I installed Tinder last September after an almost-two year relationship went down in flames. It was a difficult time for me, but luckily, I had to fly to Hong Kong for work. A friend introduced Tinder to me and I found the idea revolutionary. You get to anonymously rate people based on your location, number of mutual friends, and interests, and you swipe right if it’s a “yes” or left if it’s a “no.” Its appeal is that you can only send a message to those who also swiped right on you, which guarantees a level of mutual interest.
So I decided to try it out. My first try was in Hong Kong and I met two guys there. I thought of uninstalling it when I got back to the Philippines but thought, “Hey, why not try the market?” Four months later and I’m still using it, with varying levels of success. A lot of bad stuff has been said about this app but I enjoy using it, and have learned valuable stuff along the way. Read on and see if you can pick up a lesson or two:
10. You will get judged for how you look. The first thing you see is a person’s face, so it makes sense that you will be swiped based on your appearance. It’s rare to find people who read profiles. For a while, my profile read ,”On our first date, I’ll carve our names into a tree. It’s the most romantic way of letting you know I have a knife,” but no one reacted. We have to accept being judged for our looks, because after all, don’t we get attracted to looks first before personality? Make sure to upload pictures that show off your best features. Add photos that show your personality (in museums if you love art, in the field if you’re athletic).
9. It can be an ego boost, especially if you both swipe right. Tinder helped me with my self-esteem when my boyfriend broke up with me. M., who works in a bank, agrees and says the real game of Tinder isn’t meeting but getting ego boosts with every match. However, my sense of self-worth became too tied to the app that I would feel bad about myself on days when I didn’t get any matches. I took it pretty hard in the first few days, until I remembered what Amy Poehler said in her book Yes Please: “I had already made a decision early on that I would be a plain girl with tons of personality and accepting it made everything a lot easier. If you are lucky, there is a moment in your life when you have some say as to what your currency is going to be. I decided early on it was not going to be my looks. Decide what your currency is early. Let go of what you will never have. People who do this are happier and sexier.” As an average-looking person, it empowered me to focus on my charm, wit, and conversational skills. Accepting it has made me happier.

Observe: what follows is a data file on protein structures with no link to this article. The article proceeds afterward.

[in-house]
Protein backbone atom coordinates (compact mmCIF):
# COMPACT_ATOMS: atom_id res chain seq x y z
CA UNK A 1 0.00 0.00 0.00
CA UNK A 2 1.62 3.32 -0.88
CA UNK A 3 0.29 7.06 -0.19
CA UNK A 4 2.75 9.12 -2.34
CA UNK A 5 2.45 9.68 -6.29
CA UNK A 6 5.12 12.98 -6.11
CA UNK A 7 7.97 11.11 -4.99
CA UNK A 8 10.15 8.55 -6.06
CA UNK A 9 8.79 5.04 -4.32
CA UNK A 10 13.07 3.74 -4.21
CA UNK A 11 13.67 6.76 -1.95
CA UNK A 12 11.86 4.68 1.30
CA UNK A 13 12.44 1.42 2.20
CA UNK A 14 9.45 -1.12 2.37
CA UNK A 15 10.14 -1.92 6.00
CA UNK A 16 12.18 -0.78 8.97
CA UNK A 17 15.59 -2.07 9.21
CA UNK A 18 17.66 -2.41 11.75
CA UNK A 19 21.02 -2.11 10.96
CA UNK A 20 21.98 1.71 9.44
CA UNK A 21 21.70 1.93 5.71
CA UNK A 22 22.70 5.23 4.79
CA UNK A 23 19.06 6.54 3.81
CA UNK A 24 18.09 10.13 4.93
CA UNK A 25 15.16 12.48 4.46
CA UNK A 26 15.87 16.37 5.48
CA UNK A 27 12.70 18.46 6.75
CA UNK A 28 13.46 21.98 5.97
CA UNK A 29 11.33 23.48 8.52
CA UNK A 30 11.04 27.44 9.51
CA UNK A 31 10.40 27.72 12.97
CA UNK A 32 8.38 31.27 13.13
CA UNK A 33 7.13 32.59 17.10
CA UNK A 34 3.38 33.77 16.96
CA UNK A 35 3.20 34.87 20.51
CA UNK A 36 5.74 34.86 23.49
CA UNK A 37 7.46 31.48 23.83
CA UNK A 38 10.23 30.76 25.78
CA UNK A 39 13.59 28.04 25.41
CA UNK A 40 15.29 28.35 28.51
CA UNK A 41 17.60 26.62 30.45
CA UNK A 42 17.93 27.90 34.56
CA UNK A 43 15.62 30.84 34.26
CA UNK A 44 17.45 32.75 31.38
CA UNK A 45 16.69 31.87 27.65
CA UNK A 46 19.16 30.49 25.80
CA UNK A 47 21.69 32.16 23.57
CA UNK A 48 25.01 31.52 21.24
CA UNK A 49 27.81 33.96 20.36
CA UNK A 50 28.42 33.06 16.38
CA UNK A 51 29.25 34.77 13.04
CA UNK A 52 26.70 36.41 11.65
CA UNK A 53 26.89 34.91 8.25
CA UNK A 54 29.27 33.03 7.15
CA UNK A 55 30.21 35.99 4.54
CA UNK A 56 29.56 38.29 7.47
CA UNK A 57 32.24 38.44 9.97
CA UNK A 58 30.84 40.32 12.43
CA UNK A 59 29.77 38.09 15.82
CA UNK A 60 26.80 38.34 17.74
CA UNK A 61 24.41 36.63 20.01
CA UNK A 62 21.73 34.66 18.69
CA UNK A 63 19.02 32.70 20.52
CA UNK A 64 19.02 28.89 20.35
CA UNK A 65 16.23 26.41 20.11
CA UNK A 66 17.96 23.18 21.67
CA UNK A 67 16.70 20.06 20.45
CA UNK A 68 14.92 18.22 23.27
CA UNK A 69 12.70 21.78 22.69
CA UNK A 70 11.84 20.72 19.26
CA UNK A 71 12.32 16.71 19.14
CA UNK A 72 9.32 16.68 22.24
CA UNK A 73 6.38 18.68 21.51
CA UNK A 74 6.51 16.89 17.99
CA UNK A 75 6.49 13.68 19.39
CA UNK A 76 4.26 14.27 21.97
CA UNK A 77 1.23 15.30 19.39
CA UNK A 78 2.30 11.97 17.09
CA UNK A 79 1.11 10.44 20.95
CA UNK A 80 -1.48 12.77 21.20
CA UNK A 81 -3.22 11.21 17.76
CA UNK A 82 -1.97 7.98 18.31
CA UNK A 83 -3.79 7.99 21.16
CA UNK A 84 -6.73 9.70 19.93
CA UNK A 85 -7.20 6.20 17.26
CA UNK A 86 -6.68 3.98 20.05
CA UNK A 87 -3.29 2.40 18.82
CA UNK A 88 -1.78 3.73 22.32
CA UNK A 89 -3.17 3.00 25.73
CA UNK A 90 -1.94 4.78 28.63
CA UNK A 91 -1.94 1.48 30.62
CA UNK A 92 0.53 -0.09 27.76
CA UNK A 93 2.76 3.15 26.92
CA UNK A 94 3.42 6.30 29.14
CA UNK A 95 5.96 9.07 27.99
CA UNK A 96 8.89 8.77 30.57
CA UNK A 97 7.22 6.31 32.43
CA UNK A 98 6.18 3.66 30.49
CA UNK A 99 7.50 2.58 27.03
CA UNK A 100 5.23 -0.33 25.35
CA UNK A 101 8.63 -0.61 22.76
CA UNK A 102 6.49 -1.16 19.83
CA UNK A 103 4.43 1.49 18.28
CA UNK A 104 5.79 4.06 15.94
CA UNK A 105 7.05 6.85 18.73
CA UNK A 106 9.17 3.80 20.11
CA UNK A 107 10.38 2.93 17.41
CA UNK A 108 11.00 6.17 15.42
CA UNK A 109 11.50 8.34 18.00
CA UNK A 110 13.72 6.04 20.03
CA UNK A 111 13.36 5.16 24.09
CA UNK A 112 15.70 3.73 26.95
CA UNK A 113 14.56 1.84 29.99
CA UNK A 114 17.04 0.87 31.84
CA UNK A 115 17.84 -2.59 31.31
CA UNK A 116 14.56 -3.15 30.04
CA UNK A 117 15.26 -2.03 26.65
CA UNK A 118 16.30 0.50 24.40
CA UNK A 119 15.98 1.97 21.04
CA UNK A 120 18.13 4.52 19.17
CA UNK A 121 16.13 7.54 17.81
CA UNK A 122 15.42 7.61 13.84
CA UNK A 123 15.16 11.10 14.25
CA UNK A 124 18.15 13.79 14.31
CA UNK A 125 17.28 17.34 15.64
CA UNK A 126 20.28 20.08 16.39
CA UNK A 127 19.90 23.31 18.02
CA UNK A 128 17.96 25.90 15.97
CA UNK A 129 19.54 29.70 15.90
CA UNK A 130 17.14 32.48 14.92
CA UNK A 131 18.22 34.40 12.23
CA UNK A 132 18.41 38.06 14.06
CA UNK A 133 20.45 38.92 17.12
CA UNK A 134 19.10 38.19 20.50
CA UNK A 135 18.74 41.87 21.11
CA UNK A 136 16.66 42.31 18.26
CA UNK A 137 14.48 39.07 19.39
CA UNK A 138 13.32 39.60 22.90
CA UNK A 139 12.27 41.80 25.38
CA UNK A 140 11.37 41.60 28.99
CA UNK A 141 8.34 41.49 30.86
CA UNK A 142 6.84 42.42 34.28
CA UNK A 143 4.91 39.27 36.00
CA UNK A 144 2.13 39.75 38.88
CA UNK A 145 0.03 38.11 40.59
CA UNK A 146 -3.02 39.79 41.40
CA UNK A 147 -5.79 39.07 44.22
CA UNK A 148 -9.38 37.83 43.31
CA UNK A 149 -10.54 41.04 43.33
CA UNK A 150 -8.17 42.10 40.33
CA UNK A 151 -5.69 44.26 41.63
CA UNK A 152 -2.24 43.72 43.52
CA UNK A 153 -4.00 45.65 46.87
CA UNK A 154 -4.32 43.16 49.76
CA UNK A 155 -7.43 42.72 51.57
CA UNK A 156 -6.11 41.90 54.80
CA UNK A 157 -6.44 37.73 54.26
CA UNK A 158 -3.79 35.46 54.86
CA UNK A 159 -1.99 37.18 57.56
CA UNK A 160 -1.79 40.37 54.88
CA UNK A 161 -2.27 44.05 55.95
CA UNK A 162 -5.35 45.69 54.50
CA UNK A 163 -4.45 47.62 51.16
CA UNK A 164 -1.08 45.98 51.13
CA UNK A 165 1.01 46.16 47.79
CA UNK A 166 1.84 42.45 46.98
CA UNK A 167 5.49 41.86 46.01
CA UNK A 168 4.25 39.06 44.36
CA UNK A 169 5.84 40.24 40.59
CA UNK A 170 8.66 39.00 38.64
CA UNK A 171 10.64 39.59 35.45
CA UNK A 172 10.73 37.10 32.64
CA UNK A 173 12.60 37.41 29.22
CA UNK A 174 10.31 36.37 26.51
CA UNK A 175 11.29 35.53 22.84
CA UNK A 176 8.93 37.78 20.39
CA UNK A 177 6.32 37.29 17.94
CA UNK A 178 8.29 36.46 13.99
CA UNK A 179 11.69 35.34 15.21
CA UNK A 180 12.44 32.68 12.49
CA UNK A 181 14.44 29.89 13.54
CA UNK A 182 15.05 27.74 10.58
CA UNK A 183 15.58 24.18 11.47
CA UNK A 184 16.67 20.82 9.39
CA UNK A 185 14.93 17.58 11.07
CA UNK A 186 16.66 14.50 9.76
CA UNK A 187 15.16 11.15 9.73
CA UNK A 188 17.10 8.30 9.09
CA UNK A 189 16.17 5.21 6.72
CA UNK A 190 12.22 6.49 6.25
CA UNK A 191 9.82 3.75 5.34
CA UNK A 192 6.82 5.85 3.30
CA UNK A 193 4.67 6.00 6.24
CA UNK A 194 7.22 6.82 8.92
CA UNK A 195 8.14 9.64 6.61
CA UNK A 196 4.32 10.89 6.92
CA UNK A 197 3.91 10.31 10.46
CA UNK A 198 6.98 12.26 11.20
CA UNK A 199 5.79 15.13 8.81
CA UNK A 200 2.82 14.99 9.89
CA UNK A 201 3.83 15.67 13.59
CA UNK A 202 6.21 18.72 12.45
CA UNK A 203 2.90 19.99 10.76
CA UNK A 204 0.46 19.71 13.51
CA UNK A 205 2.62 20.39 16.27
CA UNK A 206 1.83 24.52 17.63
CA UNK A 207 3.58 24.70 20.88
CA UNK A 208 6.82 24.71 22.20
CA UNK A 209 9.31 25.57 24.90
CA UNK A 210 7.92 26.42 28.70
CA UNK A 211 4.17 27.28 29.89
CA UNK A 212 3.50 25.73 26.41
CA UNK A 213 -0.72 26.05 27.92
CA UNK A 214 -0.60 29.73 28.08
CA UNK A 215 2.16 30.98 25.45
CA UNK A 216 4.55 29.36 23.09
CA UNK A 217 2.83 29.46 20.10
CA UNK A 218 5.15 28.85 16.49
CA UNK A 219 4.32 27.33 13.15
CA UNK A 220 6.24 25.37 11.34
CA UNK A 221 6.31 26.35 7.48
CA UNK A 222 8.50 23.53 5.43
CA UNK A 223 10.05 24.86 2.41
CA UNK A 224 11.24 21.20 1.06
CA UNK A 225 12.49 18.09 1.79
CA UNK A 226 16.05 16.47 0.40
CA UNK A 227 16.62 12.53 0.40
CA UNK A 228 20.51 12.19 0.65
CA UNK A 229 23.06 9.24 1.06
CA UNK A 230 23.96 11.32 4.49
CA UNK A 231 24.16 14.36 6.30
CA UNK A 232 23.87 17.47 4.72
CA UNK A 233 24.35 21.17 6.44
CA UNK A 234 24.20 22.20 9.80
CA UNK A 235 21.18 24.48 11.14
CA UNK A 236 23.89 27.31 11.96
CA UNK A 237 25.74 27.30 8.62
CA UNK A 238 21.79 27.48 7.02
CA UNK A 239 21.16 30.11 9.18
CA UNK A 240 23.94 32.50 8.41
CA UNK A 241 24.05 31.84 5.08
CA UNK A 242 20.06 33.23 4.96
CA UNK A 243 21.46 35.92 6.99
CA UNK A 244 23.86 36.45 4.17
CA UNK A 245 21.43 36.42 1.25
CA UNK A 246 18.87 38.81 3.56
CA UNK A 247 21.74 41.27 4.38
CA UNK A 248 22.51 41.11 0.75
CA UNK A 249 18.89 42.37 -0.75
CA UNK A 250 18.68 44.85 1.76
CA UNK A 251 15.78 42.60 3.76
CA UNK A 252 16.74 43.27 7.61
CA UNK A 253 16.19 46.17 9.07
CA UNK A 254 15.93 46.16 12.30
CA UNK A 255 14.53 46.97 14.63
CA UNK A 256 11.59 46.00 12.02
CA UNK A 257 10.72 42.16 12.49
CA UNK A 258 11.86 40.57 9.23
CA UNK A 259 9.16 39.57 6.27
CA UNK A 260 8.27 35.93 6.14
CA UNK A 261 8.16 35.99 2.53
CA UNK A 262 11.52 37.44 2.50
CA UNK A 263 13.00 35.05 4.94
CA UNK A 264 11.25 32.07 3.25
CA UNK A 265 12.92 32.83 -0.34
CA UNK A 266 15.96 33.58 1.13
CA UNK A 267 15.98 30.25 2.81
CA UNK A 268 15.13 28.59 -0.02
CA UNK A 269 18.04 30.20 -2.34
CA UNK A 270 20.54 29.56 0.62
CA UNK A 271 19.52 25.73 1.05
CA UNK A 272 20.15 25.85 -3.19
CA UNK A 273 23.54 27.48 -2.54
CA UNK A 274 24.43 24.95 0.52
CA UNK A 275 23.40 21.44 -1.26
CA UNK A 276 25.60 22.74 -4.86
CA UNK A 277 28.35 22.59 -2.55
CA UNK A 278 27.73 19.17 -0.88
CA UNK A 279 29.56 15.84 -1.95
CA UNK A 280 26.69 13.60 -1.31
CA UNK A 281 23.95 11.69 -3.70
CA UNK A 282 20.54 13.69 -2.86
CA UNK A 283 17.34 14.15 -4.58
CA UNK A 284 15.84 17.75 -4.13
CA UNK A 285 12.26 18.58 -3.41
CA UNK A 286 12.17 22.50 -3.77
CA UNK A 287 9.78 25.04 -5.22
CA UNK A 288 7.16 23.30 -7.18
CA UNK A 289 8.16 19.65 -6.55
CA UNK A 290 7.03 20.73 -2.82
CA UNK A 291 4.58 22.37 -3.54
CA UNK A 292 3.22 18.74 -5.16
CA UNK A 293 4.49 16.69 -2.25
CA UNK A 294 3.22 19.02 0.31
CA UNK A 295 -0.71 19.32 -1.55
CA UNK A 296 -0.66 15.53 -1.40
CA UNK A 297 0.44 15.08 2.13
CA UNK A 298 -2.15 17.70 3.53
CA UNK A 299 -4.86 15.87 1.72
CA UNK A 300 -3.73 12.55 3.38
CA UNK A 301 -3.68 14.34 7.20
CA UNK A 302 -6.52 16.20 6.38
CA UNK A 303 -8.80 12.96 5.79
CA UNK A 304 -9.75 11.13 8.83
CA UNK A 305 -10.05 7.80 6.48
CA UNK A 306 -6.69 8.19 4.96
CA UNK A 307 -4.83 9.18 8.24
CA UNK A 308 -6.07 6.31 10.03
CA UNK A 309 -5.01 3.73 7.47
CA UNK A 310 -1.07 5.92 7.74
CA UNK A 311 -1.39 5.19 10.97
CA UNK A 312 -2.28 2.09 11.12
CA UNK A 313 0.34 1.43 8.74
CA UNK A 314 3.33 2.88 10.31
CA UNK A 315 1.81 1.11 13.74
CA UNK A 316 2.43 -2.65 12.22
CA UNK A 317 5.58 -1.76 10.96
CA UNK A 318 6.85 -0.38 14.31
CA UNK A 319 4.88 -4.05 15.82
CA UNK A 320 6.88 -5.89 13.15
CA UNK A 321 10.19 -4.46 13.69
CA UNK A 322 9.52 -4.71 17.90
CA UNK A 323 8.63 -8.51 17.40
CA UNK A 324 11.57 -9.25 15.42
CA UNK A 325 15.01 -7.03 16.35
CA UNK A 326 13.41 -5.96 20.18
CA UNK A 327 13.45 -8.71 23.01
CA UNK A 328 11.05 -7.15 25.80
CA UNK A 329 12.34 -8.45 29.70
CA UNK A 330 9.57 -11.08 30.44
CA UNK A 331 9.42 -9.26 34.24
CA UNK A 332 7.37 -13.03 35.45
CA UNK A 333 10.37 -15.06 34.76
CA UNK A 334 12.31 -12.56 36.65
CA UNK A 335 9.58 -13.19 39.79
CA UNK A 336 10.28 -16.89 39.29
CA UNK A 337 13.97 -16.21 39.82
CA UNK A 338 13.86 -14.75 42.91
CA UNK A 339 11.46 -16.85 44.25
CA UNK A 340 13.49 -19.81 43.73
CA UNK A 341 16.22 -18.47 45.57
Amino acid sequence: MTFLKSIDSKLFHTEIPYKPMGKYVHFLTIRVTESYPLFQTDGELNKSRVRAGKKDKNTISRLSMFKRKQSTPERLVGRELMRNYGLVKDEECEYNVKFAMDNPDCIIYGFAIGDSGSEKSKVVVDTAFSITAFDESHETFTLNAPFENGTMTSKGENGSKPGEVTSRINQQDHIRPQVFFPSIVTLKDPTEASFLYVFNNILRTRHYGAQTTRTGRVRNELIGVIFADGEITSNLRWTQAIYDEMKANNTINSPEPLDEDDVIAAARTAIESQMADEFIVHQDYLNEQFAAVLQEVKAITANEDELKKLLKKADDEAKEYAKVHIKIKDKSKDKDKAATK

8. Because of this, you become less superficial. Yes, a cute smile and a nice pack of abs can make me swoon, but I’ve come to value charm and intelligence more. I matched with a lot of goodlooking guys who couldn’t carry a decent conversation. There will always come a point when he’ll reply with an emoji or a “hehe.” In an app where talking is required, Tinder made me realize that your looks can only take you so far.
7. You will get to meet a lot of people. As in a lot. Since I started using it, I’ve met engineers, government officials, hoteliers, students, accountants, and architects. I met someone working in the Department of Education and we lamented the current state of education in the Philippines. I met someone working in the power industry and he taught me about nuclear power. I chatted with a Forestry student from UP Los Banos. M, a former broadcaster, met a well-known broadcaster from GMA. To quote Mean Girls: on Tinder, there are “the greatest people you will ever meet… and the worst.”
6. Yes, you will meet a lot of people, but not everyone will be of good quality. You have to kiss a lot of frogs before you meet your prince. As a rule of thumb, I exert more effort to keep the conversation going before I declare that it is beyond saving. My issue with Tinder is that the lightning-fast pace of swiping has made us lazy to develop friendships with the people we’ve already matched it, opting instead to swipe again during the first lull of the chat. I believe in the slow burn, but I also know when to snuff it out.